As the couple raised their own family of three, over the years Pat and Monty also took in 47 foster children. Many of them still return to Flag Is Up Farms for visits, and credit Pat and Monty with helping to turn their lives around. Today, Pat and daughter Debbie (with her husband, Tom Loucks) run the multi-dimensional and international family business from offices on Flag Is Up Farms.

By the 1980s, the Roberts and their extended clan were living their lives on the farm, happily collecting accolades for their work with racehorses. Then a phone call came that once again changed the direction of Monty's life forever.

The call was from the offices of Queen Elizabeth II, the reigning monarch of England and an avid horsewoman. She had heard about Roberts' work and invited him to come to her country and show her staff his Join~Up(R) method. The Queen was so impressed by his demonstration she urged him to write a book. That book became "The Man Who Listens to Horses".

Published in 1996, "The Man Who Listens to Horses" became a full-blown phenomenon. The book went on to sell nearly 5 million copies. Suddenly, Roberts and his training methods had skyrocketed into the limelight. The phone lines were jammed at the farm and the media was clamoring to get an interview; but more importantly, hundreds of thousands of horse lovers heard the message that there was another way.

The PBS and BBC television networks aired documentaries about his work, four more books were published and became best sellers, and countries throughout the world translated these materials, sharing his message that violence is never the answer. Over the past several years, Monty has toured the United States and has raised over $1.6 million for horse-related charities, including 4-H and therapeutic riding organizations.

Monty still demonstrates Join~Up(R) across the globe. His fourth book "From My Hands to Yours: Lessons from a Lifetime of Training Championship Horses," is a textbook format of his Join-Up training principles. His academy, the Monty Roberts Equestrian Academy, located at Flag Is Up Farms, trained more than 140 students last year using his non-violent methods. MREA is run by the nonprofit organization, Join~Up(R) International, Inc. which has set out to ensure that Join-Up principles will be available for generations to come.

Monty never forgets the lessons he learns from the horses. In his fifth book, Monty recounts the stories of his best loved horses, chosen from the tens of thousands he has worked with throughout his lifetime. The Horses in My Life is a celebration of the horses he has learned the most from, as well as those that have impressed themselves most indelibly on his memory and in his heart.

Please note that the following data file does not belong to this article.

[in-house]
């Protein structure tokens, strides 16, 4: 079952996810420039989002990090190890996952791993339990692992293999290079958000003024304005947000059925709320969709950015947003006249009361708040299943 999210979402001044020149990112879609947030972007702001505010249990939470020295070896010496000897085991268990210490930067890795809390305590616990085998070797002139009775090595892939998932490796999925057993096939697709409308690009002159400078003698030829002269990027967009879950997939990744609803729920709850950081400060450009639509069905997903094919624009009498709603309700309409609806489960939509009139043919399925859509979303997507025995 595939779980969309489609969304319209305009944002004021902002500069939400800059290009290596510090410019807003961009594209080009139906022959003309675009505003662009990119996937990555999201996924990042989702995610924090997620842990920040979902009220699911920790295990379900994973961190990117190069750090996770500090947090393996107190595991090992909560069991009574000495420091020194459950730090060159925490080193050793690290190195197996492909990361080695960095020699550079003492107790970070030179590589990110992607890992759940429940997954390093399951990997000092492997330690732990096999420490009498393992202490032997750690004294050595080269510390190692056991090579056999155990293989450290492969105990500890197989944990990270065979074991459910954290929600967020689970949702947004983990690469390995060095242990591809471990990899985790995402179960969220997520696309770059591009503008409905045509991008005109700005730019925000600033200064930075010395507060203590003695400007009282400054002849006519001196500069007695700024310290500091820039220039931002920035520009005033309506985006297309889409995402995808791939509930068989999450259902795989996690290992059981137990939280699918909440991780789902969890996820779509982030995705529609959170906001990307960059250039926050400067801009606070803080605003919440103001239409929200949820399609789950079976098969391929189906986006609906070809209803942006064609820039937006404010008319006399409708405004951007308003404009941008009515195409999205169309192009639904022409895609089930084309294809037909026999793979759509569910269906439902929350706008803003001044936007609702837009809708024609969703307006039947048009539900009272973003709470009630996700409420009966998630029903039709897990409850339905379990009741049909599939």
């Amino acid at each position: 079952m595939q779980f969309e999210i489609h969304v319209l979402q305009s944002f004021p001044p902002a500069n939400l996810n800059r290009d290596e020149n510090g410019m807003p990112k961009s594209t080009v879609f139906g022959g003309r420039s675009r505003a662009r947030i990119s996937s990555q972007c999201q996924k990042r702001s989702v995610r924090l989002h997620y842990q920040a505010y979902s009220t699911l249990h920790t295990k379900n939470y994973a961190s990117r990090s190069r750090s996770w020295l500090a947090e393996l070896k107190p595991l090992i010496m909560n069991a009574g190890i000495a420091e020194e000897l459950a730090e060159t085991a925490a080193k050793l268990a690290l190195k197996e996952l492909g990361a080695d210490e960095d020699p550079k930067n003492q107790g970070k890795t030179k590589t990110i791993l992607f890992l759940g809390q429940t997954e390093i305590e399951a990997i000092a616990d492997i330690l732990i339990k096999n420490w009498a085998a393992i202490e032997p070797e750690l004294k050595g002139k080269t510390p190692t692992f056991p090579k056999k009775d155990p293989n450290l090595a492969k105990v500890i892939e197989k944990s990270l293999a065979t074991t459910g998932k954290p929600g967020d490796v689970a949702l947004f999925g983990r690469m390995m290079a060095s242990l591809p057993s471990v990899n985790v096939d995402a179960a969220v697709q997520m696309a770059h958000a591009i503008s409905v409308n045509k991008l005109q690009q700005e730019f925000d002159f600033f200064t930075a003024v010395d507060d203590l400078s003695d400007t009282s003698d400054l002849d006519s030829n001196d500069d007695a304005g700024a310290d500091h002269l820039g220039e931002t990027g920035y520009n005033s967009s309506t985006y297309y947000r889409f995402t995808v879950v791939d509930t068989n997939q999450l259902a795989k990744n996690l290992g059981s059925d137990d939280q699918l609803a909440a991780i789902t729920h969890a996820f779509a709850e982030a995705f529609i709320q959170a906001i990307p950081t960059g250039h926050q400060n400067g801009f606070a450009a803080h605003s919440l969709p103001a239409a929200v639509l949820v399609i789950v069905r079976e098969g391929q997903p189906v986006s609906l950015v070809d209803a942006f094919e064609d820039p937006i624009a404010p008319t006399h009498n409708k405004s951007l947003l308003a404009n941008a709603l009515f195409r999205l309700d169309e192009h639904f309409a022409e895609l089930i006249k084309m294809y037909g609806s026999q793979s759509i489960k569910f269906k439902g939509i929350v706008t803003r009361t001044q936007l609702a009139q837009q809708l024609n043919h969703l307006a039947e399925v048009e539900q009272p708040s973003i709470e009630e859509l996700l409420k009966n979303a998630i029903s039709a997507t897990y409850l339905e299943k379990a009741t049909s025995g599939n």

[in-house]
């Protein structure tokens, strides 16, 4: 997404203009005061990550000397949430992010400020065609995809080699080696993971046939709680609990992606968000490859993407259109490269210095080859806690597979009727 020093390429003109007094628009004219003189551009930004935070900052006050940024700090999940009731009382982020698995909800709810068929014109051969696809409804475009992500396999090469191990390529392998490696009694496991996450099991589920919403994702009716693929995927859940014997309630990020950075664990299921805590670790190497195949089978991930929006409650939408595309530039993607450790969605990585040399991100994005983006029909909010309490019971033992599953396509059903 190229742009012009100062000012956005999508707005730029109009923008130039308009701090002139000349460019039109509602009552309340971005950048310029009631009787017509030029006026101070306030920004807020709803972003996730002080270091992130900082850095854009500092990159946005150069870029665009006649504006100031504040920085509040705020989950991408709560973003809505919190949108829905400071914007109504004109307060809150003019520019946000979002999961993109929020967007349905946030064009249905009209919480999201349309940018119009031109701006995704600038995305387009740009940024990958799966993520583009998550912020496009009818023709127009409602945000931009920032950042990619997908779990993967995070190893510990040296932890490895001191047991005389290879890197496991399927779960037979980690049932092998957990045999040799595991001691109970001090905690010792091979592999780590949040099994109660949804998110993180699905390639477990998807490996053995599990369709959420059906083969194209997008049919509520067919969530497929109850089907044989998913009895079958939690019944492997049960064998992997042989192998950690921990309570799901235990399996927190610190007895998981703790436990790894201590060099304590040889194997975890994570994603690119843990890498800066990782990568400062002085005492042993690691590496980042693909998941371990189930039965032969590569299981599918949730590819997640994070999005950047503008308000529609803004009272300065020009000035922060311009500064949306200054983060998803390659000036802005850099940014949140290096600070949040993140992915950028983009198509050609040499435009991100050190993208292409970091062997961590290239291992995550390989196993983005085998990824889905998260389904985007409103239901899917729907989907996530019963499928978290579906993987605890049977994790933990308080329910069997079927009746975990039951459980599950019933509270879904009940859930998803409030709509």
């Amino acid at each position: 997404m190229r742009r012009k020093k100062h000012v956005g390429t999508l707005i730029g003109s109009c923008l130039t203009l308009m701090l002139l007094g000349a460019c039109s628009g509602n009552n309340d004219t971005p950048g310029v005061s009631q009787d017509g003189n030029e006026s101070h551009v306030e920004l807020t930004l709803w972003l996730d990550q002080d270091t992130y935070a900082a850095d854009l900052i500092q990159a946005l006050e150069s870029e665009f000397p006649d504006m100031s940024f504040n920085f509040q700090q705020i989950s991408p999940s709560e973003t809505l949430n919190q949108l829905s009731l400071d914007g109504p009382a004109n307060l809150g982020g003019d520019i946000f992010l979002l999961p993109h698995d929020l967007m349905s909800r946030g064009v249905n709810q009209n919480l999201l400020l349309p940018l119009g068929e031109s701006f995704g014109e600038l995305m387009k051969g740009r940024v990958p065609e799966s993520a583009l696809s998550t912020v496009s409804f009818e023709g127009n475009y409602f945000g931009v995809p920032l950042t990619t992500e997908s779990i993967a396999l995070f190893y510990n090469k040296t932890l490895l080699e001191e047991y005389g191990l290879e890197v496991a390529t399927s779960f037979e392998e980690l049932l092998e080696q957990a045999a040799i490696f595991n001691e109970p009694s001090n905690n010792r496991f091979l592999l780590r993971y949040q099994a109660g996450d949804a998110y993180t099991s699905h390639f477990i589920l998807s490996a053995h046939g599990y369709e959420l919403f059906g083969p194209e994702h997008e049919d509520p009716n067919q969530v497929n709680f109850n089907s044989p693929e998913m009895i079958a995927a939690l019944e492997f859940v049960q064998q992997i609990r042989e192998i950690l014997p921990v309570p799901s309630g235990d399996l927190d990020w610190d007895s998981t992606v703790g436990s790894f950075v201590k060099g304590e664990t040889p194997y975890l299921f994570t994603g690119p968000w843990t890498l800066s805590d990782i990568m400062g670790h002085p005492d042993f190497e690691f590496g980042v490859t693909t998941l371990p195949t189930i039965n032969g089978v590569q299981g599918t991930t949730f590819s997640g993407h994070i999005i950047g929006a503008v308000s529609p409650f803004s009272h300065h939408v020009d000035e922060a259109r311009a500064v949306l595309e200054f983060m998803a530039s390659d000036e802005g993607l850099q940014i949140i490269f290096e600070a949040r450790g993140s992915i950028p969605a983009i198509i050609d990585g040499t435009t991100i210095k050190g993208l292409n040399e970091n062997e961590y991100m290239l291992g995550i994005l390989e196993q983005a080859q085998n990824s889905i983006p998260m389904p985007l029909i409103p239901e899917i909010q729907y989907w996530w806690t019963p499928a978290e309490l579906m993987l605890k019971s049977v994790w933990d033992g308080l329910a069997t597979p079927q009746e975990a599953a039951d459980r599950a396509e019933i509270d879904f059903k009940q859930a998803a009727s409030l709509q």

Today, Monty remains steadfast to his goal; "to leave the world a better place than I found it, for horses and for people, too."

Customer Reviews

Every family should read this book.
Charlyne Laine
I would rate this book with 10 stars, if possible.
Cora Gail Johnson
Monty Roberts has some great stories.

Most Helpful Customer Reviews

23 of 23 people found the following review helpful By Meddie B. Finnegan on January 14, 2002
Format: Hardcover
Monty has an easy writing style. It is not eloquent, but it is gentle and easy to understand. I liked the book because he describes, in full, how the language of Equus works. Then, by comparing horse stories and human stories, both from his experience, he shows how a non-violent, positive relationship builds rapport and effectiveness in dealing with people and animals alike.
The book felt pretty repetitive about half way through. That is why I was glad that I had checked it out at the library instead of spending twenty-some bucks on it at a bookstore. Although I didn't agree with every one of his points, I liked his message and having the opportunity to see issues, such as parenting, from another point of view.
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21 of 21 people found the following review helpful By Niki Collins-queen, Author VINE VOICE on November 2, 2005
Format: Paperback
Monty Roberts' "Horse Sense for People" is a good book about an extraordinary person. Rising above his own abusive childhood where he suffered 71 broken bones by age 12 from his father's beatings he has shown that his Join-Up method with horses can be used to "tame" unruly children. He and his wife Pat raised 47 foster children plus three of their own. Roberts said, "I had show there is a better life if you get rid of violence."
Roberts turned the horse world on its head and gained international fame when he developed a technique called Join-Up based on communicating with horses using their natural body language. He says communication among humans and horses enables Join-Up and has identified 187 signs with which he can communicate with a horse. He says, "The language of the horse is the language of gestures. It is a gift we all have."